How and Where are Options Traded
Puts and Calls on individual stocks and on stock indices are actively traded on CBOE and many other exchanges around the world.
Before 1973, there was no trading of standardized options in the U.S. There was some trading of options on OTC market, with large transaction costs and low trading volume. Options trading dates back to the 17th century Holland, where farmers purchased put options on tulip bulbs to reduce price uncertainty
With an over-the-counter option, institutions enter into “private” option arrangements with brokerage firms or other dealers. The striking price, life of the option, and premium are negotiated between the parties involved. Over-the-counter options are subject to counterparty risk and are generally not fungible.
Exchange-traded options are fungible. For a given company, all options of the same type with the same expiration and striking price are identical
In April 1973, standardized options began trading on the Chicago Board Option Exchange. These had the following characteristics:
- Completely standardized option contracts
- Few (3 or 4) maturities
- No paper certificates (electronic book entries)
- Higher trading volumes and liquidity, lower transaction costs
- All contracts are with the Option Clearing Corporation. No risk of default (from perspective of buyers)
Some of the major options exchanges in the U.S. are:
- Chicago Board Options Exchange (CBOE)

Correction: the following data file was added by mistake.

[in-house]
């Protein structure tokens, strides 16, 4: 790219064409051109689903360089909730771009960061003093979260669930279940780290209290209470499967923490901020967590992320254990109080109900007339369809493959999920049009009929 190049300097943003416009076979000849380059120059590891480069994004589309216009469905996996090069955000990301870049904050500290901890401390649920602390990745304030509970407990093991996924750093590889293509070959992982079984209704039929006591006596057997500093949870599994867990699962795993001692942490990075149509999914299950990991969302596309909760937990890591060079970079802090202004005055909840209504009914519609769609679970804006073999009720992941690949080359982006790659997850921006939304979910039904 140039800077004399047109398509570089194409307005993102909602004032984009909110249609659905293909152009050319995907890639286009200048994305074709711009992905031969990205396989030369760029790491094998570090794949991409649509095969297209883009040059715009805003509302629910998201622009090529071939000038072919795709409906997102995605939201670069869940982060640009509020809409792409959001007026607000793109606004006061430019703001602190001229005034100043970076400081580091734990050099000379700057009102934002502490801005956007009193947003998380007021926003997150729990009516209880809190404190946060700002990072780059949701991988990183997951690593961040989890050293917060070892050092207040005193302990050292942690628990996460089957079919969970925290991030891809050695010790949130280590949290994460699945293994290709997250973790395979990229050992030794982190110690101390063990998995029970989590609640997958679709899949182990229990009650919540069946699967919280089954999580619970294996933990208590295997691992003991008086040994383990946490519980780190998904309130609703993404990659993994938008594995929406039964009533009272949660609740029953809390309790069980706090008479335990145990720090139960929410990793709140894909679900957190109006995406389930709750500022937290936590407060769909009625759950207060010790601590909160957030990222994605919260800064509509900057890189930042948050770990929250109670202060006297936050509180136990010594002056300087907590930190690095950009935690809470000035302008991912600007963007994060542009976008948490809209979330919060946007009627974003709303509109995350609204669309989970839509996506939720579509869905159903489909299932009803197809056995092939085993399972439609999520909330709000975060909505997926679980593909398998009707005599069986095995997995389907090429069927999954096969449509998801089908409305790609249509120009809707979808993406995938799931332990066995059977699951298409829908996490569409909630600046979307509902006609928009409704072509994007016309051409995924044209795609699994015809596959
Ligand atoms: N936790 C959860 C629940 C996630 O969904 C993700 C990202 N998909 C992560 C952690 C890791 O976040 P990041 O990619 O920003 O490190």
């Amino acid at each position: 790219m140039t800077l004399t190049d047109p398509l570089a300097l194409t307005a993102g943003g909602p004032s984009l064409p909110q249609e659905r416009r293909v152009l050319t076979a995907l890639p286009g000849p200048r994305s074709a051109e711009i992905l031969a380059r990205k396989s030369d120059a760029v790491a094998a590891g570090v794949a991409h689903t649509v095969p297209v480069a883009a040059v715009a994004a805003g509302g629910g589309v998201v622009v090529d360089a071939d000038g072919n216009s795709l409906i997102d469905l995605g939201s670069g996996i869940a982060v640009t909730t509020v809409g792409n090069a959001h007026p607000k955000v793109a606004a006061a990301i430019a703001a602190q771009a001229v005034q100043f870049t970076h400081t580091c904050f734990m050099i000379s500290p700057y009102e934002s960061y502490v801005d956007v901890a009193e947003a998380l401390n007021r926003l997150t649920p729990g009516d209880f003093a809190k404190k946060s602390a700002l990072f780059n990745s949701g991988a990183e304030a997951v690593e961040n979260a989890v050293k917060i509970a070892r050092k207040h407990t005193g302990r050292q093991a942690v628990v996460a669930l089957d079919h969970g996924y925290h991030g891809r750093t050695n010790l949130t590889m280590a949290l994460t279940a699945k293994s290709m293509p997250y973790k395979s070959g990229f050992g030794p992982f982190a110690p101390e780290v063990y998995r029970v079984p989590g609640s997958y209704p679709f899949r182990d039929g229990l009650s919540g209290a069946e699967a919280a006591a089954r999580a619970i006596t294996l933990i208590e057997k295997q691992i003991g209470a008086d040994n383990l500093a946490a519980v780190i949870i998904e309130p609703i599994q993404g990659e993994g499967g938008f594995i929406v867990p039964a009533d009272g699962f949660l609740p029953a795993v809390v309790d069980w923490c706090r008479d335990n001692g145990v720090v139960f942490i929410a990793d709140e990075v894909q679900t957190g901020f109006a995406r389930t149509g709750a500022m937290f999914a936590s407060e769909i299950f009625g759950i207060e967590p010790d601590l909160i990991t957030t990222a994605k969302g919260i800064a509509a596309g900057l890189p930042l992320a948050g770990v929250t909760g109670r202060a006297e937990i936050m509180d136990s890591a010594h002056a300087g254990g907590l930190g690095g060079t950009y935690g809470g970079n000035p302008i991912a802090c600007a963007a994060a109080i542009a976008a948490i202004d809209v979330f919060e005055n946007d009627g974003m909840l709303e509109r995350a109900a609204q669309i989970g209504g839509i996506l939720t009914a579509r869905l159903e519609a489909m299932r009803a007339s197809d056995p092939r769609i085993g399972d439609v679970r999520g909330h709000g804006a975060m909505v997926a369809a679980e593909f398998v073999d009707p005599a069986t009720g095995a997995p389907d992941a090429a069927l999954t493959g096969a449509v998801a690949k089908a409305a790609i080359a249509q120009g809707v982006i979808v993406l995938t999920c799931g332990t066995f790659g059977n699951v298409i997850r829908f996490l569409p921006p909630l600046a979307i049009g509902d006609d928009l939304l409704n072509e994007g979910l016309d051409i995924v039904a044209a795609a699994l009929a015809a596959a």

- American Stock Exchange (AMEX)
- Philadelphia Stock Exchange (Philly)
- Pacific Stock Exchange (PSE)
- International Securities Exchange (ISE)
- Foreign options exchanges also exist
Opening and Closing Transactions in an Option Contract
The first trade someone makes in a particular option is an opening transaction for that person.
When the individual subsequently closes that position out with a second trade, this latter trade is a closing transaction.
When someone buys an option as an opening transaction, the owner of an option will ultimately do one of three things with it:
Sell it to someone else
Let it expire
For example, buying a ticket to an athletic event
When someone sells an option as an opening transaction, this is called writing the option
No matter what the owner of an option does, the writer of the option keeps the option premium that he or she received when it was sold
The Role of the Options Clearing Corporation (OCC)
The Options Clearing Corporation (OCC) contributes substantially to the smooth operation of the options market.
It positions itself between every buyer and seller and acts as a guarantor of all option trades.
It sets minimum capital requirements and provides for the efficient transfer of funds among members as gains or losses occur.